The shipping industry supports lower emissions targets but says there are not enough low-sulphur fuels being produced to meet today's needs. Meanwhile, the Roundtable of International Shipping Associations says steady improvements in efficiency, ship design and the development of alternative fuels will lead to more environmentally-friendly shipping.
Theodoros Skylakakis, a Greek liberal MEP (ALDE) who is a member of the European Parliament's Environment Committee, said: “The MRV proposal is welcome as the first step for a European approach to develop emission reduction policies for the maritime sector consistent with the overall climate, air pollution and human health protection policies. There is, however, room for improvement concerning the scope of the regulation.
"I believe that we should broaden the scope by extending the application of the regulation to all ships above 400GT (currently 5,000GT in the Commission proposal) in order to include all relevant emitters. This will make the proposal more consistent with existing international rules and will align it with discussions at the IMO; therefore the EU approach will be closer to a likely future international MRV framework. Finally, while it is important to ensure that this Regulation covers maritime emissions as coherently as possible, it is also of crucial importance to limit the implementation costs, the administrative burden and to safeguard commercial interests and fair competition.”
The European Commission proposed a regulation in June 2013 which will require owners of large ships using EU ports to monitor and report the ships' annual carbon dioxide (CO2) emissions.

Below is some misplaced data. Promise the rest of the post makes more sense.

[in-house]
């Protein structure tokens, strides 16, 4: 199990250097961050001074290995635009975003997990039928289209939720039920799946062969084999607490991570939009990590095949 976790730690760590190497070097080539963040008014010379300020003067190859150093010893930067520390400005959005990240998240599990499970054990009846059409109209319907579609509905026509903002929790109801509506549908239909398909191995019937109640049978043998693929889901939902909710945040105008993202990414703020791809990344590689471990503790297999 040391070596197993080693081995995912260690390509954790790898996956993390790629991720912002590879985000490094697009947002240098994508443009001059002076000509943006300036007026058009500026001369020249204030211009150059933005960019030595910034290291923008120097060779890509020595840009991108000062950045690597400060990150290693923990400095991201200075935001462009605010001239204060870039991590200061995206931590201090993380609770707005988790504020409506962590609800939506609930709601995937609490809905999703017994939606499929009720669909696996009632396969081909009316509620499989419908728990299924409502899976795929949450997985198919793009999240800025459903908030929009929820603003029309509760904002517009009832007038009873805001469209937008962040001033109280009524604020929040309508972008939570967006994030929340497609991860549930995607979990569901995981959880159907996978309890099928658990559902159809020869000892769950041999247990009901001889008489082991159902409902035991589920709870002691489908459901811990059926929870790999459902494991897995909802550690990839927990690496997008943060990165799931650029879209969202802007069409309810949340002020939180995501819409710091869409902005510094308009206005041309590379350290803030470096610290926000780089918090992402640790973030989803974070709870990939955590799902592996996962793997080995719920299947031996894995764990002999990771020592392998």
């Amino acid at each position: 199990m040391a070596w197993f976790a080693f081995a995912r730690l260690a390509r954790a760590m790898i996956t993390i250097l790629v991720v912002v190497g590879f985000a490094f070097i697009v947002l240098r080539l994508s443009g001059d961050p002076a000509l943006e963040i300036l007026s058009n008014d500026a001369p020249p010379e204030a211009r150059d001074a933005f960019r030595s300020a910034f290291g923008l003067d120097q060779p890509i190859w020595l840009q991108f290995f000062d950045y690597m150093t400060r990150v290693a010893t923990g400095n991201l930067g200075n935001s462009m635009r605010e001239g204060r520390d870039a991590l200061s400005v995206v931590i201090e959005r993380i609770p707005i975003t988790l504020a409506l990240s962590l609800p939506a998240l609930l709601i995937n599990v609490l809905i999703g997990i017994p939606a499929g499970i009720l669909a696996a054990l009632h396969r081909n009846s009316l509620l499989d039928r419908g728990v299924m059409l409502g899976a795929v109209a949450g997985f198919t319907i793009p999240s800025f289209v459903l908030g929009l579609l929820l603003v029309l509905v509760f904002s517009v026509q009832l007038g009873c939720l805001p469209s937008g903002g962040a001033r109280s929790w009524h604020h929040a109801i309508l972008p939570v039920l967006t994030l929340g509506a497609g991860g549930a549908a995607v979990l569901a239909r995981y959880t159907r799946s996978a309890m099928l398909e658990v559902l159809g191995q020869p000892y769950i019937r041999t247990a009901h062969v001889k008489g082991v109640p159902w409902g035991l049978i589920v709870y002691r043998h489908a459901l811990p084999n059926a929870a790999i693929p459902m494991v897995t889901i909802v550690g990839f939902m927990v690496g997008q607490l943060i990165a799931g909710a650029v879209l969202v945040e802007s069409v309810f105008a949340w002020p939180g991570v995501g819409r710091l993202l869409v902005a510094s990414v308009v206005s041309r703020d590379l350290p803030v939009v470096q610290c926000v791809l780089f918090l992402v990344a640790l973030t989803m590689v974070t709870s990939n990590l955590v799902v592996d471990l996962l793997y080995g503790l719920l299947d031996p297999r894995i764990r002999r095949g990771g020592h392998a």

Emissions from the international maritime transport sector today account for 3% of global greenhouse gas (GHG) emissions and 4% of EU GHG emissions. Without action they are expected to increase significantly in the future, in line with expected increases in trade volumes between all continents.
Such growth would undermine efforts being undertaken in other sectors to reduce the EU's overall GHG emissions.
- 9 January: Presentation of the CE Delft study in the European Parliament
- 9 January: Vote on the proposal in the Industry, Research, Energy Committee of the EP
- 21 January: Vote on the proposal in the Transport Committee of the EP
- 12 February: Vote on the proposal in the Environment Committee of the EP
- European Commission: Proposal for a Regulation on the monitoring, reporting and verification of CO2 emissions from maritime transport
- European Parliament: ITRE Committee amendments (December 2013)
- Council of the European Union: Political discussions on maritime issues under Lithuanian Presidency